NEWS THIS WEEK: Privacy group sues Trump administration; Pennsylvania county loses childrens’ records; Window 10 needs privacy update

By Byron V. Acohido

In the news this week, a privacy watchdog group is suing the Trump administration’s commission investigating alleged election fraud, saying the requested information violates voters’ privacy. The Electronic Privacy Information Center, a nonprofit research organization, filed for a temporary restraining order to block the Presidential Advisory Commission on Election Integrity from gathering voter records from state election officials. The commission has requested election officials provide voters’ birth date, party affiliation, partial Social Security numbers, voter history, felony convictions and military service status. “The publication of voters’ personal information violates the constitutional right to informational privacy,” EPIC’s lawsuit says. “The Supreme Court has long recognized that individuals have a constitutionally protected interest in ‘avoiding disclosure of personal matters.'” The White House didn’t immediately respond to a request for comment. Source: CNet

Some Google employees’ information may have been revealed

Google told staffers that a hack on travel and hospitality firm Sabre Hospitality Solutions may have exposed their personal information, and advised them to complain to the Federal Trade Commission and to check their financial statements. Sabre, which operates the SynXis Central Reservations system, discovered unauthorized access to an account. Google is giving those affected two years of credit monitoring and protection. Source: The Inquirer

EU advised to drop Privacy Shield deal because U.S. can’t protect data

The Center for Digital Democracy told the European Union it should pull its Privacy Shield agreement with the United States. CDD cited a lack of privacy enforcement or oversight by the FCC and Federal Trade Commission. “There is no effective legal framework to protect consumer privacy in the U.S., with inadequate enforcement of the weak policies in place and an overall failure to address the dramatic growth of data practices,” CDD said. The group cited the nullification of FCC broadband privacy rules as a reason the U.S. can’t protect data privacy. Source: Multichannel News

Judge dismisses privacy case against Facebook

A U.S. judge dismissed litigation accusing Facebook of tracking users’ internet activity even after they logged out of the social media website. U.S. District Judge Edward Davila said plaintiffs failed to show they had a reasonable expectation of privacy, or that they suffered any “realistic” economic harm or loss. The plaintiffs claimed that Facebook violated privacy and wiretapping laws by storing cookies on their browsers that tracked when they visited outside websites containing Facebook “like” buttons. Source: The Insurance Journal

Security breach exposes information about children in Pennsylvania

More than 1,800 children had sensitive information compromised in a statewide data security breach, according to the County Commissioners Association of Pennsylvania. Personal identity information, including names, addresses, date of birth, and Social Security numbers, as well as public health information, might have been publicly viewable online. Source: The (Hanover, Pa.) Evening Sun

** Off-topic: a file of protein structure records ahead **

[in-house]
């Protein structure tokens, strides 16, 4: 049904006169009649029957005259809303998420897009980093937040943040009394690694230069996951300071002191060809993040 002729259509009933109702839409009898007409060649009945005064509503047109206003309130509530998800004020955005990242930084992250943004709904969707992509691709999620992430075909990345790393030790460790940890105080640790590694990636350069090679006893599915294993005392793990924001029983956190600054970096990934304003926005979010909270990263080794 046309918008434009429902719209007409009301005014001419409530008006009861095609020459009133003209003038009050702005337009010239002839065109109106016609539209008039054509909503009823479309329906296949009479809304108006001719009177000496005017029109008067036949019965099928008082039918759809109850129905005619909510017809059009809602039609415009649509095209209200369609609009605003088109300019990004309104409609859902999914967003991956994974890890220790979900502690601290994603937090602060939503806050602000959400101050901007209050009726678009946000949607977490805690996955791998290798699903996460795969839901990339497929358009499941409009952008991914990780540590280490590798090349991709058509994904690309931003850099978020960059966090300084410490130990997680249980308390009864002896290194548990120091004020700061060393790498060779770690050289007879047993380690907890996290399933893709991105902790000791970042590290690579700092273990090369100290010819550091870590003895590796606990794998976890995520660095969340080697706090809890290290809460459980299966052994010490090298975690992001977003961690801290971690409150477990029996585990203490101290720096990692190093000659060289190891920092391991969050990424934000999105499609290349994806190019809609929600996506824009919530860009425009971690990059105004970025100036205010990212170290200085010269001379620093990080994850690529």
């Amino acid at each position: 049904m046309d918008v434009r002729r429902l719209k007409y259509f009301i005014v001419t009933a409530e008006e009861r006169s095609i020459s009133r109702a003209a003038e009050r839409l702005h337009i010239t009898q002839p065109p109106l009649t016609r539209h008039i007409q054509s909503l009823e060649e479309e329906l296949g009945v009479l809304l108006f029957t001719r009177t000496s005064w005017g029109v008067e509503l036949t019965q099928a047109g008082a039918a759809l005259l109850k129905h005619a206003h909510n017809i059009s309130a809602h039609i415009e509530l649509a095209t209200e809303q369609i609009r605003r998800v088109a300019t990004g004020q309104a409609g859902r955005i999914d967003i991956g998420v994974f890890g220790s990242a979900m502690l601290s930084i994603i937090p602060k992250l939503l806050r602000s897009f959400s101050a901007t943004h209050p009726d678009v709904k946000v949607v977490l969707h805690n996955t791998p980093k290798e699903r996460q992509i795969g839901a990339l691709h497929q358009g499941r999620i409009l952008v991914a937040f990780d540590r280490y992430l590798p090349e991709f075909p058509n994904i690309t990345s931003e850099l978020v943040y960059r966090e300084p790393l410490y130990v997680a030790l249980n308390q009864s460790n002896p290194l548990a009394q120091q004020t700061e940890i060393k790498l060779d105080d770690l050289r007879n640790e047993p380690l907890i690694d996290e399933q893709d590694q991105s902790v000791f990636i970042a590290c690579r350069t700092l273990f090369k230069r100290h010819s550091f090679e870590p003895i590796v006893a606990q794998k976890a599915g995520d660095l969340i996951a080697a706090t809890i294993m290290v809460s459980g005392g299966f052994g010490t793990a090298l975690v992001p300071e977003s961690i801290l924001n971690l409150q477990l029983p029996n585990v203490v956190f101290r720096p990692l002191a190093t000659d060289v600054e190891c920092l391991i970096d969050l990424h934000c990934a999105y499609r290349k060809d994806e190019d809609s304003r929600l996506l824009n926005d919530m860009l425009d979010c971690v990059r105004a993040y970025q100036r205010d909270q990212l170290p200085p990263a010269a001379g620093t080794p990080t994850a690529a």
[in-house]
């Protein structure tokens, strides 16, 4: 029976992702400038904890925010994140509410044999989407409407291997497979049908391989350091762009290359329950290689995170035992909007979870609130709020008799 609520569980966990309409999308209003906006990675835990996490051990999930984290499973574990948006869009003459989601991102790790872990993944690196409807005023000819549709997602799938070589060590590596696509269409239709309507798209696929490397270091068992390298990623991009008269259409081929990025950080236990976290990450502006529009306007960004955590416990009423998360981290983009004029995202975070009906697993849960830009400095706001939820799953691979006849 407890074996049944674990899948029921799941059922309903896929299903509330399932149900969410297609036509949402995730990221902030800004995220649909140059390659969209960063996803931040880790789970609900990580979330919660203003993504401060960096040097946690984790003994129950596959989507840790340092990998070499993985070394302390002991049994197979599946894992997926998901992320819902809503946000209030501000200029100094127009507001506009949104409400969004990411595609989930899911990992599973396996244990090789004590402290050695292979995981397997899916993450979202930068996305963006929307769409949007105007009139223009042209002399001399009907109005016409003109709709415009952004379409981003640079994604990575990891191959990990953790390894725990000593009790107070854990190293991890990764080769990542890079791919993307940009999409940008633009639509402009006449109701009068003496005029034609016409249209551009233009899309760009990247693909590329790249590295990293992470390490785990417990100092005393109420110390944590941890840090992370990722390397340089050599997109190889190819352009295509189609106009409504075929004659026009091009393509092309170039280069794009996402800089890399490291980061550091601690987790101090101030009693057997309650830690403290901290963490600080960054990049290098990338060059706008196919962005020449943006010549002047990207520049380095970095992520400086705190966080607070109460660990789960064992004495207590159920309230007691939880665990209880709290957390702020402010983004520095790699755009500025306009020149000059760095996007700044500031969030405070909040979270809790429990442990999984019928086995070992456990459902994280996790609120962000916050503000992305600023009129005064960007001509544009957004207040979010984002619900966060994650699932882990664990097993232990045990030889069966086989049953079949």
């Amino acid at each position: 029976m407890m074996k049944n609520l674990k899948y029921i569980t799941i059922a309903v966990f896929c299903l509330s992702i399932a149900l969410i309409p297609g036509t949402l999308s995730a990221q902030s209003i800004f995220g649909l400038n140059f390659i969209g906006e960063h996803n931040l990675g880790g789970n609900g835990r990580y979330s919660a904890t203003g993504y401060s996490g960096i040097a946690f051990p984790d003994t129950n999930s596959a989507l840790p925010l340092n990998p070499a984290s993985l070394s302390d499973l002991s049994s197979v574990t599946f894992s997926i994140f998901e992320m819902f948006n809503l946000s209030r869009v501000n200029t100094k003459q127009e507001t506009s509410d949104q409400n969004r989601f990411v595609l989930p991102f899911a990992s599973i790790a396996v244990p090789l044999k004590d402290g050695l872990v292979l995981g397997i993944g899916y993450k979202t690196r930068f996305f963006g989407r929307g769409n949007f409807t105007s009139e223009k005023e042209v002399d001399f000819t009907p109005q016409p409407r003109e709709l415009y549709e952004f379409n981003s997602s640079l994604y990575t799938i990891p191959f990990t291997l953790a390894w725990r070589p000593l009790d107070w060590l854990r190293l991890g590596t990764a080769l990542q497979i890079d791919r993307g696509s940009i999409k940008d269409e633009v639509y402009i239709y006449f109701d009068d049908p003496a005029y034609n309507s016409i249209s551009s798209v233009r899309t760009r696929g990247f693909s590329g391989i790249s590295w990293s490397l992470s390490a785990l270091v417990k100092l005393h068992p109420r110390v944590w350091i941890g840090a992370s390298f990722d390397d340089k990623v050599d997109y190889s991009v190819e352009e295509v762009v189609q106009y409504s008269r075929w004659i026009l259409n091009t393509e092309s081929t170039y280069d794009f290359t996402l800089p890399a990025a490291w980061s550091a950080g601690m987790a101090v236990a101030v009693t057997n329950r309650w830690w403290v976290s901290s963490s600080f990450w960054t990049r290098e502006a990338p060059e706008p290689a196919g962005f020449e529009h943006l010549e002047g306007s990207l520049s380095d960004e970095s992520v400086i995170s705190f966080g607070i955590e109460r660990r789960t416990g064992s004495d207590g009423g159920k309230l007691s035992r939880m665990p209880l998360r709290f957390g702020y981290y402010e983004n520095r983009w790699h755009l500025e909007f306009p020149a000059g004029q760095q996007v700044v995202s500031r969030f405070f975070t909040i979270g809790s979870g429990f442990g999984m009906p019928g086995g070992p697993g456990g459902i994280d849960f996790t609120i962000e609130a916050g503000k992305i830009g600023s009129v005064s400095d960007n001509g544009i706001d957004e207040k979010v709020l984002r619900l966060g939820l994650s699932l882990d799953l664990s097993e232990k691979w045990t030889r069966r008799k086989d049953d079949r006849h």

18 million accounts exposed in breach of internet radio service 8tracks

Hackers accessed the 8tracks user database and pilfered information, including email addresses and encrypted passwords, from at least 18 million accounts signed up for the internet radio service using email. The company believed it uncovered the method of attack, through “an employee’s GitHub account. The company changed passwords for storage systems, and added access logging to its backup system. Source: SC magazine

Medicaid information may have been accessible in Indiana

DXC Technology, the fiscal agent for the Indiana Health Coverage Program, reports that an internet hyperlink containing Indiana Medicaid patient information was potentially accessible from February to May. The information included patient’s names, Medicaid ID numbers, names and addresses of the health care providers, patient numbers, procedure codes, dates of service, and payment amounts. Source: The Indy Channel

Google partnership with British health service criticized

A partnership between the National Health Service and Google’s artificial intelligence software violated patient privacy laws, British regulators say. An investigation by the Information Commissioner’s Office indicated the Royal Free NHS Foundation Trust failed to comply with the country’s Data Protection Act when it handed over personal data for 1.6 million patients to Google DeepMind. Source: Fierce Health Care

Ukrainian police seize software firm’s servers in malware investigation

Ukrainian police seized the servers of an accounting software firm suspected of spreading a malware virus that crippled computer systems at major companies around the world. Ukraine’s Cyber Police said the servers of M.E.Doc—Ukraine’s most popular accounting software—had been seized as part of an investigation into the attack. Source: NBC News

Windows 10 users may be prompted to update privacy settings

Users running older versions of Windows 10 will receive a prompt to update privacy settings, part of the initial process of upgrading to the Windows 10 Creators Update via Windows Update. The prompt will appear automatically and can be postponed up to five times before it appears again. Source: OnMsft

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